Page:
1553 – Edward Courtenay was created Earl of Devon. He had been imprisoned in 1538, at the age of twelve, due to his family's links with the Poles and Nevilles, but was released shortly after the accession of Mary I.
1557 - News reached London that the English and Imperial troops had been successful in storming St Quentin, and there were widespread celebrations; bonfires were lit, bells were rung and there was singing. The good news was marred, however, by news of the death of Henry Dudley.
1588 (3rd or 5th September) – Death of Richard Tarlton, actor and famous clown, in Shoreditch. He was buried in St Leonard's Church, Shoreditch. Tarlton was a member of the Queen's Men, but is famed for his post-play jigs as a clown.
1592 – Death of writer and playwright Robert Greene in Dowgate. He died from a fever and was buried in a churchyard near Bedlam. Greene was a prolific writer, writing autobiographical works, plays and romances, but is best known for his pamphlet “Greene's Groats-worth of Wit bought with a Million of Repentance”, which is the first contemporary reference to William Shakespeare. It was actually an attack on Shakespeare, whom Greene accused of plagiarism, and of being uneducated.
1597 – Death of Sir John Norreys (Norris), military commander, at his brother Thomas's home, Norris Castle in Mallow, co. Cork. He died in his brother's arms, and it is thought that his death was due to trouble from old wounds, perhaps gangrene. Norris served as a soldier in France, the Low Countries and Ireland.
1504 – Birth of Antoine de Noailles, soldier and French diplomat at the English court in Mary I's reign, at Château de la Fage.
1539 - William, Duke of Cleves, signed the marriage treaty promising his sister, Anne of Cleves, in marriage to King Henry VIII. The Duke then sent the treaty to England, where it was ratified and concluded by early October. Click here to read more about the treaty on the Anne Boleyn Files website.
1550 – Death of Sir Thomas Paston, Gentleman of the Privy Chamber in the reigns of Henry VIII and Edward VI.
1588 - Robert Dudley, Earl of Leicester died at his lodge at Cornbury, near Woodstock in Oxfordshire.
He had been ill for some time with a recurring stomach ailment, and so had decided to travel to Buxton to take the waters, but he died on the way. Click here to read more.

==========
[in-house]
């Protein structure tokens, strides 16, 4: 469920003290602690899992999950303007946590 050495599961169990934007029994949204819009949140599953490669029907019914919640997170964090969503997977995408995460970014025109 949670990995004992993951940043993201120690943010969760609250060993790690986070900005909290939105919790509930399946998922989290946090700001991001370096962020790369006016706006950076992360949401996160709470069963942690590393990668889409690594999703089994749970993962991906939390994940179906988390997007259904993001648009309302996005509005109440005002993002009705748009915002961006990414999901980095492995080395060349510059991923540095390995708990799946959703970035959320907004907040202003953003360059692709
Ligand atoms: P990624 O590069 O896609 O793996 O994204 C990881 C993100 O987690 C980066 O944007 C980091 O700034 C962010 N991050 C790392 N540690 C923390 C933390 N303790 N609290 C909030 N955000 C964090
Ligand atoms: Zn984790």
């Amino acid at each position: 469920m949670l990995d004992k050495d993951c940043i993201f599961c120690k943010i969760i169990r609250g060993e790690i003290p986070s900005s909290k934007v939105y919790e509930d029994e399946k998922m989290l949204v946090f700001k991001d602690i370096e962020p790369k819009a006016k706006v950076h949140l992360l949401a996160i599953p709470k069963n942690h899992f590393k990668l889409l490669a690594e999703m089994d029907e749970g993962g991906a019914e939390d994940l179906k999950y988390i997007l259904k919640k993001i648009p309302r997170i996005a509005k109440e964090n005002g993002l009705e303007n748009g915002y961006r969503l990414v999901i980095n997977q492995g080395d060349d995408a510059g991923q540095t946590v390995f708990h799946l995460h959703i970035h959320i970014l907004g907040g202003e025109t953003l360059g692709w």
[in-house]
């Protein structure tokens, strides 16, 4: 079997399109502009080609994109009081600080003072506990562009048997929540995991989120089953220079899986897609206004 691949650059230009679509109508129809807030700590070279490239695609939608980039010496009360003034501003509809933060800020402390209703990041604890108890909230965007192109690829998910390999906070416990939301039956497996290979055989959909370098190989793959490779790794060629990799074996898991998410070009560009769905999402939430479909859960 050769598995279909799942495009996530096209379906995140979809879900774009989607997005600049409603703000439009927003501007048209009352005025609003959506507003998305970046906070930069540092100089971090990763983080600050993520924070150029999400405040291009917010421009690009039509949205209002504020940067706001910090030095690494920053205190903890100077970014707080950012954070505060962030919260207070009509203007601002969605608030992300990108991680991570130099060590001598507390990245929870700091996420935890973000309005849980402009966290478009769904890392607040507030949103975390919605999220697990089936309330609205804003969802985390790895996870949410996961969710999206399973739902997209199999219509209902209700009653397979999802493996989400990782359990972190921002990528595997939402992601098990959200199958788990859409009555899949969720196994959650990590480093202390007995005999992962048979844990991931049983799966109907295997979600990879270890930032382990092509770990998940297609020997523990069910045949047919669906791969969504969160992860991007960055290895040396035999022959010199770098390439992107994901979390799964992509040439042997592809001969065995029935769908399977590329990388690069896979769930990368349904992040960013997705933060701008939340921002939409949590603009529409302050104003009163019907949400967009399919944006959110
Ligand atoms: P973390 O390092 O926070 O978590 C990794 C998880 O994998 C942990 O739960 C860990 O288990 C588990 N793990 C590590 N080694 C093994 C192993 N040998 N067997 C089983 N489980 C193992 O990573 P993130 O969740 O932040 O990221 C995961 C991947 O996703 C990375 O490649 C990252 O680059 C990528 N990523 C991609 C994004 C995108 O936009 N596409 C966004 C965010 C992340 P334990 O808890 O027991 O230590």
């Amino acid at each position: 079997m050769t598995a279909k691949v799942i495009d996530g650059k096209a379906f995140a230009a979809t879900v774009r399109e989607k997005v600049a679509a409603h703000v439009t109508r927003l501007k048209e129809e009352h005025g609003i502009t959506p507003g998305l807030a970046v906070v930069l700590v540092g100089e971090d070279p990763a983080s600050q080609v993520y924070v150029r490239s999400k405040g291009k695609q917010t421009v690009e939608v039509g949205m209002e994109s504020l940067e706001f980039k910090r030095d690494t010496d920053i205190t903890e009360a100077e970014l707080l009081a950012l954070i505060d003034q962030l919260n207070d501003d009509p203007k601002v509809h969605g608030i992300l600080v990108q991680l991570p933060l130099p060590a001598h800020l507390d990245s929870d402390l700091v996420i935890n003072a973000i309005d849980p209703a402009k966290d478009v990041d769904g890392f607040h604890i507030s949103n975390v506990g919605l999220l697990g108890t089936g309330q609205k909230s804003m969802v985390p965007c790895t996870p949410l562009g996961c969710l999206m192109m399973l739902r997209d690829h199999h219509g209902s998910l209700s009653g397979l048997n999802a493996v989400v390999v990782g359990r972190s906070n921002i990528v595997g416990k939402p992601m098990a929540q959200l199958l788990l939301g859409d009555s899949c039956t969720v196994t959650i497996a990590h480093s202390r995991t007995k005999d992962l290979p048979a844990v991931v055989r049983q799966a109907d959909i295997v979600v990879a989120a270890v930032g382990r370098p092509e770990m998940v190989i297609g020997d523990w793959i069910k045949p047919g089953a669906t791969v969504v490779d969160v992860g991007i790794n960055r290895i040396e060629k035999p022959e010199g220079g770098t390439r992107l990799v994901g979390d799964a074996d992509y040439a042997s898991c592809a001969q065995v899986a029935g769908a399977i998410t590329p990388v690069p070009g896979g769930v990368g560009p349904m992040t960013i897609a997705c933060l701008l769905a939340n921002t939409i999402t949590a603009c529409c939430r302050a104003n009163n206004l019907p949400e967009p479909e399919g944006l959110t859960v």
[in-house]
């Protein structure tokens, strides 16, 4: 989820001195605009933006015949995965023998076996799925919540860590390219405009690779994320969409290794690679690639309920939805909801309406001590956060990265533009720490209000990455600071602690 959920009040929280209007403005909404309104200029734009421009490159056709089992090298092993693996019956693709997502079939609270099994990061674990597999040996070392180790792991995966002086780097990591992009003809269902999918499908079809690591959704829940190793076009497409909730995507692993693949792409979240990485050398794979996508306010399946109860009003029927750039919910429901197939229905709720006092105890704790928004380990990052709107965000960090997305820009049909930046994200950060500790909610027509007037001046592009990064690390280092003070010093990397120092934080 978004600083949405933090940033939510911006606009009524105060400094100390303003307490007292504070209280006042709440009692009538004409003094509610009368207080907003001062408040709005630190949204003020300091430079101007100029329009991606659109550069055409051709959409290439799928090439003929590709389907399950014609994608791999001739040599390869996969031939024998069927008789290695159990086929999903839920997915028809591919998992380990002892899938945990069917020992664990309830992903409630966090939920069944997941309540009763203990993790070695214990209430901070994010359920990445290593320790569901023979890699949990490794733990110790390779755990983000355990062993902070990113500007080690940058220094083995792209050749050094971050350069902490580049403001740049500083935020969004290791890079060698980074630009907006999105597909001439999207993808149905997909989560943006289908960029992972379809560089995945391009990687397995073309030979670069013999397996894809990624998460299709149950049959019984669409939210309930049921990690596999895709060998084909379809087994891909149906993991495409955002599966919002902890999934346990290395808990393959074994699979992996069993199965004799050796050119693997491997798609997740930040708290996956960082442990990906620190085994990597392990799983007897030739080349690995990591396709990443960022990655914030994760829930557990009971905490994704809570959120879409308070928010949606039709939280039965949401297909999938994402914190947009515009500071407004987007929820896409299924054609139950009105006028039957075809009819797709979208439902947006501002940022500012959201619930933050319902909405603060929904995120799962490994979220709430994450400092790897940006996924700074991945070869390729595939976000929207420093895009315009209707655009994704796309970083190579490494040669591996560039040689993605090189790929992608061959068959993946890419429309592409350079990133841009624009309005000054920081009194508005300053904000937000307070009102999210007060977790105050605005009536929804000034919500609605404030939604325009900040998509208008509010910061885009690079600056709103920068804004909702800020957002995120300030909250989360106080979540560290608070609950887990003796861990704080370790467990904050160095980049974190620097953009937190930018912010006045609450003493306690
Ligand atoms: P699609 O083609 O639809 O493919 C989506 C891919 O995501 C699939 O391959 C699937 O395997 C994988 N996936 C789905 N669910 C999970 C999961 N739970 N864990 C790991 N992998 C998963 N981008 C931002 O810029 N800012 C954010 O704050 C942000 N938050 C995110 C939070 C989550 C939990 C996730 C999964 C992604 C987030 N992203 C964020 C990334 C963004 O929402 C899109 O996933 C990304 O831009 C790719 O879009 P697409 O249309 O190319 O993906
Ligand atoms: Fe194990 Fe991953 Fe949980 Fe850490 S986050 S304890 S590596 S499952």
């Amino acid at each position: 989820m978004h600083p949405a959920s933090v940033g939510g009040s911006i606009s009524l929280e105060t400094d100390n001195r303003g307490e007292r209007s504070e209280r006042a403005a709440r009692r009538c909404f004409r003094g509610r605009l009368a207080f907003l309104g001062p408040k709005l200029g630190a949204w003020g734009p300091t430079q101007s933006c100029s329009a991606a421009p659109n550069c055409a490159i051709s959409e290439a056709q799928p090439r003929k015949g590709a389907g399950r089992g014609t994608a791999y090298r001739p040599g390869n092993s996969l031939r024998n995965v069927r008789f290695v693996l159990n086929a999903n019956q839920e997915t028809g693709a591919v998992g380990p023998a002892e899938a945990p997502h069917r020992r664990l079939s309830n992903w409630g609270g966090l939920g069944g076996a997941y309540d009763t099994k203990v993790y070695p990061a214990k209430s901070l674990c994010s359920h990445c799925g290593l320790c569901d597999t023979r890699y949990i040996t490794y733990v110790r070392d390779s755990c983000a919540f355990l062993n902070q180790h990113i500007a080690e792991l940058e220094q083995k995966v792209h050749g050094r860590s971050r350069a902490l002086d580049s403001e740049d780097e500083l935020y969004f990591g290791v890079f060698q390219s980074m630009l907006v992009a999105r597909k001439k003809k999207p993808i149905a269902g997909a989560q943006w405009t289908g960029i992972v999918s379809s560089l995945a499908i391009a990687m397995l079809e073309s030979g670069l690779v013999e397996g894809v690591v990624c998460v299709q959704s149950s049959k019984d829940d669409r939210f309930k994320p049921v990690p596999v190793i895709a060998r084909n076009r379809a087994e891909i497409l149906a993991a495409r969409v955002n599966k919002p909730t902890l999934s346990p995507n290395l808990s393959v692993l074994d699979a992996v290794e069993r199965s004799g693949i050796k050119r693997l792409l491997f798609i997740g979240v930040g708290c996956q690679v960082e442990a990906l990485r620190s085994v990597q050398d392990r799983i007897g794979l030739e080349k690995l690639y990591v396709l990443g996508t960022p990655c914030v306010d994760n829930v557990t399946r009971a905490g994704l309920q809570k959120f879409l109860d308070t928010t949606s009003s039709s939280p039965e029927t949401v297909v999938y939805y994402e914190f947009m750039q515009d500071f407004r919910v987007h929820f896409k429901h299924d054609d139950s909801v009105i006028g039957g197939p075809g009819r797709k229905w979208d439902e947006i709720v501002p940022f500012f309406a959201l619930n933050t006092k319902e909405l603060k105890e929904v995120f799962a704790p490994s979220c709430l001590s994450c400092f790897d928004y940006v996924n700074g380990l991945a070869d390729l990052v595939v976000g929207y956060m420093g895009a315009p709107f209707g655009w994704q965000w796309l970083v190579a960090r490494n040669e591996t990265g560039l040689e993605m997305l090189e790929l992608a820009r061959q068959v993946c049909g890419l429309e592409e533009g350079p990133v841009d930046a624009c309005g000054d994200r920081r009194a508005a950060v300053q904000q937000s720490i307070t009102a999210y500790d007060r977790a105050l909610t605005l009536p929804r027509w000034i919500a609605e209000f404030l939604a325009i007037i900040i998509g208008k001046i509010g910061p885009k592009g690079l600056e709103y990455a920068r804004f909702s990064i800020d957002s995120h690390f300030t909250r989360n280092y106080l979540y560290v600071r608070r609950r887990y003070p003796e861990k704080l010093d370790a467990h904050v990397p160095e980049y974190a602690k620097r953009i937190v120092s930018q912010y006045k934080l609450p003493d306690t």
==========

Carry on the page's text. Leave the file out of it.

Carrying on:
1590 – Death of Sir James Croft, Lord Deputy of Ireland, member of Parliament and conspirator. Croft was one of the leaders of Wyatt's Rebellion in 1554, but although he was sentenced to death for treason, he was eventually released and pardoned. He served Elizabeth I as Comptroller of the Household, but was imprisoned briefly in her reign for negotiating with the Duke of Parma without permission. Croft was buried at Westminster Abbey, in the Chapel of St John the Evangelist.
1548 - Catherine Parr, Queen Dowager, wife of Thomas Seymour and widow of Henry VIII, died aged around 36 at Sudeley Castle. She had given birth to her first child, a daughter Mary, on 30th August, but within a few days of the birth, she had contracted puerperal fever. You can read an article about her burial on the Anne Boleyn Files - click here - and you can read Catherine Parr related articles on the Tudor Society by clicking here.
1558 (5th or 6th September) – Death of Sir Robert Broke, judge, legal writer and Speaker of the House of Commons, at a friend's house in Patshull, Staffordshire. He was buried in Claverley Church, Shropshire. Broke also served as Deputy Chief Steward for the Duchy of Lancaster, Serjeant-at-Law and Chief Justice of the Common Pleas.
1569 – Death of Edmund Bonner, Bishop of London and a man nicknamed “Bloody Bonner”, in Marshalsea Prison. He was buried at St George's, Southwark, but it is thought that his remains were later moved to Copford, near Colchester, a manor held by Bonner as Bishop of London. In Mary I's reign, he was in charge of burning reformers in London, hence his nickname “Bloody Bonner”. Bonner was imprisoned in Elizabeth I's reign for refusing to follow the “Book of Common Prayer” in his services, and for refusing to take the “Oath of Supremacy”.